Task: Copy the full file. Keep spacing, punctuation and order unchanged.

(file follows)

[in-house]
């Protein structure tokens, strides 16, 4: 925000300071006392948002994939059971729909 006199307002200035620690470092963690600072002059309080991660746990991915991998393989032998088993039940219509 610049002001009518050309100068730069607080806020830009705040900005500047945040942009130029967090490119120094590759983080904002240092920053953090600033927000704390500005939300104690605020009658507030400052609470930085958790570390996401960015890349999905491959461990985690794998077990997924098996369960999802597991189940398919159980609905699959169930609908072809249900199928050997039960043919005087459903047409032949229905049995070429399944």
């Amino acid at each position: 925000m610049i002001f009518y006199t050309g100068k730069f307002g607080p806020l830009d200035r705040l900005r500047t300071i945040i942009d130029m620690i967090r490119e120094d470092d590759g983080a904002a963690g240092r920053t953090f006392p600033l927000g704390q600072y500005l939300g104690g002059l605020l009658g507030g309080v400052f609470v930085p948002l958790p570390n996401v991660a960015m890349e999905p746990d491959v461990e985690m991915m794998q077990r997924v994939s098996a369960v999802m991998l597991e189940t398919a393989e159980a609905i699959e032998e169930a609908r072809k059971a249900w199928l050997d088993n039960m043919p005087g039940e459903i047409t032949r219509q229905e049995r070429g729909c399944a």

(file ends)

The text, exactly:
[in-house]
């Protein structure tokens, strides 16, 4: 925000300071006392948002994939059971729909 006199307002200035620690470092963690600072002059309080991660746990991915991998393989032998088993039940219509 610049002001009518050309100068730069607080806020830009705040900005500047945040942009130029967090490119120094590759983080904002240092920053953090600033927000704390500005939300104690605020009658507030400052609470930085958790570390996401960015890349999905491959461990985690794998077990997924098996369960999802597991189940398919159980609905699959169930609908072809249900199928050997039960043919005087459903047409032949229905049995070429399944």
């Amino acid at each position: 925000m610049i002001f009518y006199t050309g100068k730069f307002g607080p806020l830009d200035r705040l900005r500047t300071i945040i942009d130029m620690i967090r490119e120094d470092d590759g983080a904002a963690g240092r920053t953090f006392p600033l927000g704390q600072y500005l939300g104690g002059l605020l009658g507030g309080v400052f609470v930085p948002l958790p570390n996401v991660a960015m890349e999905p746990d491959v461990e985690m991915m794998q077990r997924v994939s098996a369960v999802m991998l597991e189940t398919a393989e159980a609905i699959e032998e169930a609908r072809k059971a249900w199928l050997d088993n039960m043919p005087g039940e459903i047409t032949r219509q229905e049995r070429g729909c399944a």